WHAT: See today’s streets as they were decades or a century ago. WhatWasThere overlays historical photos on Google Streetview so you can slide between past and present. The iPhone app shows historical photos based on your location. Images come from from museums, libraries and archives that have granted free permission, as well from public collections and those users upload.
Larger picture: tie content to location and put it in context.
LAUNCHERS: Steve Glauberman, founder and CEO of digital agency Enlighten, along with Laurel Erickson, Adam Kempa, Karen Ford, Voratima Orawannukul and Mike Gatto.
WHY: “Born out of a desire to preserve history knowing that everyone has a lot of old photos,” says Steve. Not to mention the fun of comparing past/present views of places you know.
BACKSTORY: Steve thinks agencies should be more like software companies, so he challenged Enlighten employees to come up with ideas for a product they could build. A group of employees and an individual -- separately -- pitched him on what became WhatWasThere.
WHEN/WHERE: Late February for iPhone app and website / Ann Arbor, MI.
BUSINESS MODEL: “A couple are being discussed, but I don’t want to reveal them at this point,” says Steve. He did mention that a gaming aspect is in the works.
GOAL: To become the largest database of geo-tagged historical photos.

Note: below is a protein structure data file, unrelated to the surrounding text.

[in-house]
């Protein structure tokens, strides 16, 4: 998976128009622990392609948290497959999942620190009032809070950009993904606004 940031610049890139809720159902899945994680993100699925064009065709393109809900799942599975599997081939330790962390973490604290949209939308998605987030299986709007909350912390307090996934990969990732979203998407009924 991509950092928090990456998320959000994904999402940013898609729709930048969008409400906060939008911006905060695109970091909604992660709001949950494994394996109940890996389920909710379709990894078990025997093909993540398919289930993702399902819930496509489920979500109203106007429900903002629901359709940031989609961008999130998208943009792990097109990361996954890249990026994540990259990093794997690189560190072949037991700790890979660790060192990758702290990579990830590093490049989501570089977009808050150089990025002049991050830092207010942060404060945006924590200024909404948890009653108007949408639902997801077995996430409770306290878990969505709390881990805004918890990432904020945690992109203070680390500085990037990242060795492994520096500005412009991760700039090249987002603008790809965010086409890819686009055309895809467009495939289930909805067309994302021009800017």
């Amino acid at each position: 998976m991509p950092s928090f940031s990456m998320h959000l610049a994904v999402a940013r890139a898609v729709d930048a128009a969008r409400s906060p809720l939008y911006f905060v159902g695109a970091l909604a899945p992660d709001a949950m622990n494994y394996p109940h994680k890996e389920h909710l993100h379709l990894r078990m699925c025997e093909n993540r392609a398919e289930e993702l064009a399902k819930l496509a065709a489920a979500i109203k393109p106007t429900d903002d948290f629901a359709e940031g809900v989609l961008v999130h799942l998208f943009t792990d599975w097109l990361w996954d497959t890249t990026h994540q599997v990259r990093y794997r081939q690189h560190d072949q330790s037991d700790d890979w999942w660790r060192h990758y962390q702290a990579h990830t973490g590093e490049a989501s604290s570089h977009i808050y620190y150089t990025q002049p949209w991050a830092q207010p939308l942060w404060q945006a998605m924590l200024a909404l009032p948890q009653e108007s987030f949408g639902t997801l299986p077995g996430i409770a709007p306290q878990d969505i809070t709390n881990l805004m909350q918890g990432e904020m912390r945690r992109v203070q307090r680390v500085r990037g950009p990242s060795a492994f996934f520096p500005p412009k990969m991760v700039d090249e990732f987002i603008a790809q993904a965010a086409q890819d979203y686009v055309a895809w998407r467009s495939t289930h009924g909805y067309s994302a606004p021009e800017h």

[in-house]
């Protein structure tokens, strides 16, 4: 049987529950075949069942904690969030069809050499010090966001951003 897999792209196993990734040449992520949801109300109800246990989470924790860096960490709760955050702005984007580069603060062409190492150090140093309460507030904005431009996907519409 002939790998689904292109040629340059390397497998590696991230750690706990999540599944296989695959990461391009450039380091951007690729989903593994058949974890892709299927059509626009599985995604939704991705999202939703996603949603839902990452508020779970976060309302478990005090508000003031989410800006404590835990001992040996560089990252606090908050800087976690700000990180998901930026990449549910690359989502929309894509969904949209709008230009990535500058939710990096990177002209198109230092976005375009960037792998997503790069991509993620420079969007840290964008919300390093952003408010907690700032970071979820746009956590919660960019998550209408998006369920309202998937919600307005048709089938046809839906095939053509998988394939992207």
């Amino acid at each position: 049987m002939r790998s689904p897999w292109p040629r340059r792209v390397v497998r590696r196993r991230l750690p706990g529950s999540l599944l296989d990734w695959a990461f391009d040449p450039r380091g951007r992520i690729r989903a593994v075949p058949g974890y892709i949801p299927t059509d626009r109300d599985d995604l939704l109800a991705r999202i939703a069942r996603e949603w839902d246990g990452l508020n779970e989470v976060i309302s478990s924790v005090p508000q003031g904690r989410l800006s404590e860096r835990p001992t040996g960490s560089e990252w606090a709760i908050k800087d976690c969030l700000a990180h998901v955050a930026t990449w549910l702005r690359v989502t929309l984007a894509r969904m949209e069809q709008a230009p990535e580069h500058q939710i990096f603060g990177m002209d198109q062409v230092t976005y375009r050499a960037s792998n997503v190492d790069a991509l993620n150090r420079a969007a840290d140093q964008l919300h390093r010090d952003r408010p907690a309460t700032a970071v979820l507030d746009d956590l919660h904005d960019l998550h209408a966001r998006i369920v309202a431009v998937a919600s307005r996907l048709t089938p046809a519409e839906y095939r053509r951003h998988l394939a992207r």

COMPETITION: SepiaTown and London-based Historypin, part of a nonprofit project and in partnership with Google.
STATS: Over 12K photos across 75 countries so far, but mostly in the United States. Chicago has the most photos with 790.
WHAT A PARTNER THINKS: Christina Rice, acting senior librarian at the Los Angeles Public Library, says, “The feature that allows fading between the image and current street view is amazing and really sold me. I saw this as a wonderful opportunity to showcase the library's images and turn new people onto the collection.” [ Note: see a LAPL photo in the screenshots below. ]
PHILOSOPHY: “Do good, be good, have fun," Steve says.
WHO BACKED IT: Enlighten Ventures, sister company of the agency.
TOTAL RAISED: Not applicable, though Steve says it cost about $750K to launch the site.
NUMBER OF EMPLOYEES: Five people from the agency developed/designed the site.
LAUNCH Analysis: Google might be partnering with Historypin but should buy WhatWasThere because the design and functionality are better. Google can also build out the photo database faster than Steve and his team can on their own.
Click on “explore photos” to see a U.S. map with orange bubbles indicating the number of photos in each state (you can move to other parts of the world if you prefer).
Zoom into the area you’re interested in. A gray bar on the top left shows the number of photos nearby, and the orange bubbles now appear by city. Hover over the orange bubble for a window that provides details, for example, “61 photos in Los Angeles. Click to Zoom.”
Click on an orange bubble to zoom in further. The “nearby” bar on the top left will open and show thumbnails of photos with the year and location name.
Click on a photo from the list to see a larger version. You can now view either photo details or see the photo in Google Streetview.
Once in Google Streetview, you can slide the green “fade” button at the top of the photo to see how it meshes with the location today.
1. “See History in Your Reality: A New Flickr Photo Project!" [National Archives, Oct. 2010]
2. Google Maps Mania blog
CONTACTS & LINKS
Email: info at whatwas there dot com